Bill Budge

All labor that uplifts humanity has dignity and importance and should be undertaken with painstaking excellence.

Martin Luther King, Jr.


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The death cult of the secular ruling elite: Belgium to consider law to grant euthanasia for children, dementia patients

2 Nov

Here’s today’s COMMENT FROM AN OLD FART: AP reported in the story, Belgium considering unprecedented law to grant euthanasia for children, dementia patients:

Should children have the right to ask for their own deaths?

In Belgium, where euthanasia is now legal for people over the age of 18, the government is considering extending it to children — something that no other country has done. The same bill would offer the right to die to adults with early dementia.

Advocates argue that euthanasia for children, with the consent of their parents, is necessary to give families an option in a desperately painful situation. But opponents have questioned whether children can reasonably decide to end their own lives.

Belgium is already a euthanasia pioneer; it legalized the practice for adults in 2002. In the last decade, the number of reported cases per year has risen from 235 deaths in 2003 to 1,432 in 2012, the last year for which statistics are available. Doctors typically give patients a powerful sedative before injecting another drug to stop their heart.

Only a few countries have legalized euthanasia or anything approaching it.

In the Netherlands, euthanasia is legal under specific circumstances and for children over the age of 12 with parental consent. (There is an understanding that infants, too, can be euthanized, and that doctors will not be prosecuted if they act appropriately.) Elsewhere in Europe, euthanasia is only legal in Luxembourg. Assisted suicide, where doctors help patients to die but do not actively kill them, is allowed in Switzerland.

In the U.S., the state of Oregon grants assisted suicide requests for residents aged 18 or over with a terminal illness. Assisted suicide also is allowed in the states of Washington, Vermont and Montana.

In Belgium, the ruling Socialist party has proposed the bill expanding the right of euthanasia. The Christian Democratic Flemish party vowed to oppose the legislation and to challenge it in the European Court of Human Rights, if it passes. A final decision must be approved by Parliament and could take months.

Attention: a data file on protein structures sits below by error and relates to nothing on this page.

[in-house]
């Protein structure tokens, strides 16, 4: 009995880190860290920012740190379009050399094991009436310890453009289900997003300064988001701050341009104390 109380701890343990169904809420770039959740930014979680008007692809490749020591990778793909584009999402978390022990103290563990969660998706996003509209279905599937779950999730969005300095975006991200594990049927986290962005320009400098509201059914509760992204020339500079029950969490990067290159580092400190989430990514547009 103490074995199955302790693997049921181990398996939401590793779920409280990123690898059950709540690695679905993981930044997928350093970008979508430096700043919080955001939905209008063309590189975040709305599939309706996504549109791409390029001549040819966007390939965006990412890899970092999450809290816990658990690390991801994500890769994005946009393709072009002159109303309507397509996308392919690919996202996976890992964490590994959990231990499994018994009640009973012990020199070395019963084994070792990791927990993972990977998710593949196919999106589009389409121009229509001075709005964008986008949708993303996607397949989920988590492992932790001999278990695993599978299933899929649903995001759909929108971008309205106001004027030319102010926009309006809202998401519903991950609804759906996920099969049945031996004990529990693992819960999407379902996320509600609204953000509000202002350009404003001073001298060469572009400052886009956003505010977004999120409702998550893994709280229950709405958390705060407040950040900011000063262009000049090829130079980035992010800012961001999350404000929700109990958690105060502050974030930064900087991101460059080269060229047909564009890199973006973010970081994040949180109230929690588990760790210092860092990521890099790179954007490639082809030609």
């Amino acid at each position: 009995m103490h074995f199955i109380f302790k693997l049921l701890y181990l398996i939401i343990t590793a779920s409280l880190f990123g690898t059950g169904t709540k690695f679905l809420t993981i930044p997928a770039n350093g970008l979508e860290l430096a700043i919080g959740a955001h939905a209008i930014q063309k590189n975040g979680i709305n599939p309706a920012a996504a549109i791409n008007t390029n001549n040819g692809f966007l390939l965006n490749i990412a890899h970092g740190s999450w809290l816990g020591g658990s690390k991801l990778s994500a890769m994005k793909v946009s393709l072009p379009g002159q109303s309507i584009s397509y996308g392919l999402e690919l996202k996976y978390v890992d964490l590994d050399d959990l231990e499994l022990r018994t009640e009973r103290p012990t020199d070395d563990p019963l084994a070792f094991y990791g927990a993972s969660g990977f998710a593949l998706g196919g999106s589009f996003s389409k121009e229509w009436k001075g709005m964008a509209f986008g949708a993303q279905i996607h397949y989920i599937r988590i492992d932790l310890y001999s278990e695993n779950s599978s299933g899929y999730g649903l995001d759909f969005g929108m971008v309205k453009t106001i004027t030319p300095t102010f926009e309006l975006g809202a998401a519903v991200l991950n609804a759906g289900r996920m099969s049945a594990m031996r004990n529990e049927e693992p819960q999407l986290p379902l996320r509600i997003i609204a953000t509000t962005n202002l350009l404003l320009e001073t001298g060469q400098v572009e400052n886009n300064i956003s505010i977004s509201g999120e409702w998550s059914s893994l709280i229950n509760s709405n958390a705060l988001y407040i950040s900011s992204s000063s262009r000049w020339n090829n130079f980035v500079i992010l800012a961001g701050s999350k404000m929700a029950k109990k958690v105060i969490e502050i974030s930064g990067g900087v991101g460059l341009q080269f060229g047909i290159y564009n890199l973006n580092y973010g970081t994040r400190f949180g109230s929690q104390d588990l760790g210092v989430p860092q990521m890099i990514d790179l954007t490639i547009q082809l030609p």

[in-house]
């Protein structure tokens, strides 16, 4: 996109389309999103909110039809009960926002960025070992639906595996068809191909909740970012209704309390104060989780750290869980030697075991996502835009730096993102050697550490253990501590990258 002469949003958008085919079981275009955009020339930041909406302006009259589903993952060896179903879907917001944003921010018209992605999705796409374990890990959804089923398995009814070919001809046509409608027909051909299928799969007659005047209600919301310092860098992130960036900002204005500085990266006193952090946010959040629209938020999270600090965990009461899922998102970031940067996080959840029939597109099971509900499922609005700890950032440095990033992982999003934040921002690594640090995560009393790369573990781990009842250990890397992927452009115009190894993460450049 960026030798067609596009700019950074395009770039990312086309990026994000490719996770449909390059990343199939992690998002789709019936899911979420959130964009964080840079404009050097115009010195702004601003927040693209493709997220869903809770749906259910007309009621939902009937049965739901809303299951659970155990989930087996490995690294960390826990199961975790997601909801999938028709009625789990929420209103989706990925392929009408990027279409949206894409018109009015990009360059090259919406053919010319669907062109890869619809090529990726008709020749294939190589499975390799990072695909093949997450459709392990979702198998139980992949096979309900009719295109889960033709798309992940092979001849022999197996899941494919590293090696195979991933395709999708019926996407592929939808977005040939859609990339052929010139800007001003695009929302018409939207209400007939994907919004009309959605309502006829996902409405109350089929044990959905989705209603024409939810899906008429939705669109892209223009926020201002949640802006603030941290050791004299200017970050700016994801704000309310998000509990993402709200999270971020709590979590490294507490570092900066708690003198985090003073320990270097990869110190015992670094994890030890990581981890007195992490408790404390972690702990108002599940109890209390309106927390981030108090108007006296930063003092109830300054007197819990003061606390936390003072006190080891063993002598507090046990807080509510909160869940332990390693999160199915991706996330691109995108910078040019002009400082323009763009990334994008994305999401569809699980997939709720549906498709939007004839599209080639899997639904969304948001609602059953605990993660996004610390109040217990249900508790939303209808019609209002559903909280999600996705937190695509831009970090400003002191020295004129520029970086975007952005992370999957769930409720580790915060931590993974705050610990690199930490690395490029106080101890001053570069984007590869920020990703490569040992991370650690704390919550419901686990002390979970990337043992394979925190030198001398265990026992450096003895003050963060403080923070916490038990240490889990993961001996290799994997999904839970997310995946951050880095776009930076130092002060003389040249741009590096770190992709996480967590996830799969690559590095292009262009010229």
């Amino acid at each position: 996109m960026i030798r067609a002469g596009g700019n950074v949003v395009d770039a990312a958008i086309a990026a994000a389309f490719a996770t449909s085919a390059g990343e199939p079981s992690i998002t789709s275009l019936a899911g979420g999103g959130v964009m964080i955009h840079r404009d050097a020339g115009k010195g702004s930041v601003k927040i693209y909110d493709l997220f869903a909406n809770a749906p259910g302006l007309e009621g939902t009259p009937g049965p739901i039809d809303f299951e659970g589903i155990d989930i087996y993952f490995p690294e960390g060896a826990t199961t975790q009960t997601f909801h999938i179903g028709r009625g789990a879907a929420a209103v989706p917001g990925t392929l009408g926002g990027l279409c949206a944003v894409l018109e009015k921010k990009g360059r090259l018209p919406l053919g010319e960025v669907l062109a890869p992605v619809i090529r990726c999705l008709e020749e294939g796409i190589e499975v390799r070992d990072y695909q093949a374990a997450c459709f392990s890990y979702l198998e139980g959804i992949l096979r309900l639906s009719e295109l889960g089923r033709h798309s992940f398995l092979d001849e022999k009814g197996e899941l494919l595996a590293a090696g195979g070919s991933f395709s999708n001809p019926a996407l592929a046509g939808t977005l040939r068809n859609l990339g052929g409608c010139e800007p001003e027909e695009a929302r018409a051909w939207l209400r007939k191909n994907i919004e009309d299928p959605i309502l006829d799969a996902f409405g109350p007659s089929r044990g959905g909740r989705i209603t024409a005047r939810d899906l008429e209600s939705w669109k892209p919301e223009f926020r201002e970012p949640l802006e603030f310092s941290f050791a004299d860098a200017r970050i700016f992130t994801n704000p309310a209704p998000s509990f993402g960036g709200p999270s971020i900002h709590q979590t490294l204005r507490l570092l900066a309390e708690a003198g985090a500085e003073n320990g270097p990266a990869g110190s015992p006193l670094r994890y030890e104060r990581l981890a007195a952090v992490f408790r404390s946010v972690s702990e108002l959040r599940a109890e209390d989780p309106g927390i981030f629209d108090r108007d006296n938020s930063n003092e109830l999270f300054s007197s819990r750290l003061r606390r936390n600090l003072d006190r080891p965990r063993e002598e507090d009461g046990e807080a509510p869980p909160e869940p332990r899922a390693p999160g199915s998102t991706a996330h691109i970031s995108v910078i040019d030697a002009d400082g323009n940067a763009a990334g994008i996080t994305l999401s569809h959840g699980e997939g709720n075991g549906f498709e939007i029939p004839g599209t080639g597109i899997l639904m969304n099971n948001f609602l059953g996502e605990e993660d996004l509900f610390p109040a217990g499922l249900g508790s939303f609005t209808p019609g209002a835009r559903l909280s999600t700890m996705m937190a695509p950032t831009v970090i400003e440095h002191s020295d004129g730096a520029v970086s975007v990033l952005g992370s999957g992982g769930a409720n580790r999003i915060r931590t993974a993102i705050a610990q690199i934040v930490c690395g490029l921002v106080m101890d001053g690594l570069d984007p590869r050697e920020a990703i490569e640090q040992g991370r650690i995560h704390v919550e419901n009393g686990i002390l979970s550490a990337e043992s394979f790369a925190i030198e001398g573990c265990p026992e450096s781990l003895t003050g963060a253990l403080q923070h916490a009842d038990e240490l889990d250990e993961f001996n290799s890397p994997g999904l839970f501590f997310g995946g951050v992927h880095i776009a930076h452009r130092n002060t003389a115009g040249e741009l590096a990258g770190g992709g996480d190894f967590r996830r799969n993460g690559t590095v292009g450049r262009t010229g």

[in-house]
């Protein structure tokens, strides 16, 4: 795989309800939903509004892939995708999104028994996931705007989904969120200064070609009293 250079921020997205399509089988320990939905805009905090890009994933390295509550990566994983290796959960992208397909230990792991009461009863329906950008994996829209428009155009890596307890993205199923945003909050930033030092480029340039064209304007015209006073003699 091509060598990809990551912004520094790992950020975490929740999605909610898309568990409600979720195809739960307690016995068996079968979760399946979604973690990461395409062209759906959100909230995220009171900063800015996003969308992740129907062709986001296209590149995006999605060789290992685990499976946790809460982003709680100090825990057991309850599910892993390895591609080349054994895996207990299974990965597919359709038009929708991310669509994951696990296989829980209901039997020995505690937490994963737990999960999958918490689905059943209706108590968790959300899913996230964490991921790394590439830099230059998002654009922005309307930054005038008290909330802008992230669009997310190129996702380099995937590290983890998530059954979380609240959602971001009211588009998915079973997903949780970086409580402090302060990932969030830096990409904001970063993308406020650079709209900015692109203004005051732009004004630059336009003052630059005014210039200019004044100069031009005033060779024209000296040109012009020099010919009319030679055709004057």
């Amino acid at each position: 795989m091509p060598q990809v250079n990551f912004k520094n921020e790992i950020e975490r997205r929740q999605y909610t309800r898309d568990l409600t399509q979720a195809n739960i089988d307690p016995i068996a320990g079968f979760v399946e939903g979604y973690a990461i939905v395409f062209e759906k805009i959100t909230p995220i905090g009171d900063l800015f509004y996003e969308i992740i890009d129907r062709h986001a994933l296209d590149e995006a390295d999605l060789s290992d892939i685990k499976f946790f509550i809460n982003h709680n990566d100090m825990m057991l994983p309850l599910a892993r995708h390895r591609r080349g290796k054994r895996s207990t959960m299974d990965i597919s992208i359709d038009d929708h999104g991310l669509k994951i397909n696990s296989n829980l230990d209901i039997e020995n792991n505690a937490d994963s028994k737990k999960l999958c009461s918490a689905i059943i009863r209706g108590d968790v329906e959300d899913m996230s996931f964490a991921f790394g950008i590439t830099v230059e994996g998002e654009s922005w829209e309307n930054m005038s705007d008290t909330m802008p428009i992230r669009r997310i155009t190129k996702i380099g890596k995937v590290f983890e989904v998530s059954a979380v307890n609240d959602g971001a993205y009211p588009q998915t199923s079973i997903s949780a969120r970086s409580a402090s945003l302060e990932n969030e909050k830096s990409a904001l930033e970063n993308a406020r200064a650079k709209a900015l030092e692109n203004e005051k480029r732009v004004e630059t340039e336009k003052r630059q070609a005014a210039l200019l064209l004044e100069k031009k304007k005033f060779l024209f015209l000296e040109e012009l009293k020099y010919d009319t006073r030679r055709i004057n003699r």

In the meantime, the Senate has heard testimony on both sides of the issue.

“It is strange that minors are considered legally incompetent in key areas, such as getting married, but might (be able) to decide to die,” Catholic Archbishop Andre-Joseph Leonard testified.

Leonard said alternatives like palliative sedation make euthanasia unnecessary — and relieves doctors of the burden of having to kill patients. In palliative sedation, patients are sedated and life-sustaining support is withdrawn so they starve to death; the process can take days.

But the debate has extended to medical ethicists and professionals far from Belgium.

Charles Fostr, who teaches medical law and ethics at Oxford University, believes children couldn’t possibly have the capacity to make an informed decision about euthanasia since even adults struggle with the concept.

“It often happens that when people get into the circumstances they had so feared earlier, they manage to cling on all the more,” he said. “Children, like everyone else, may not be able to anticipate how much they will value their lives if they were not killed….”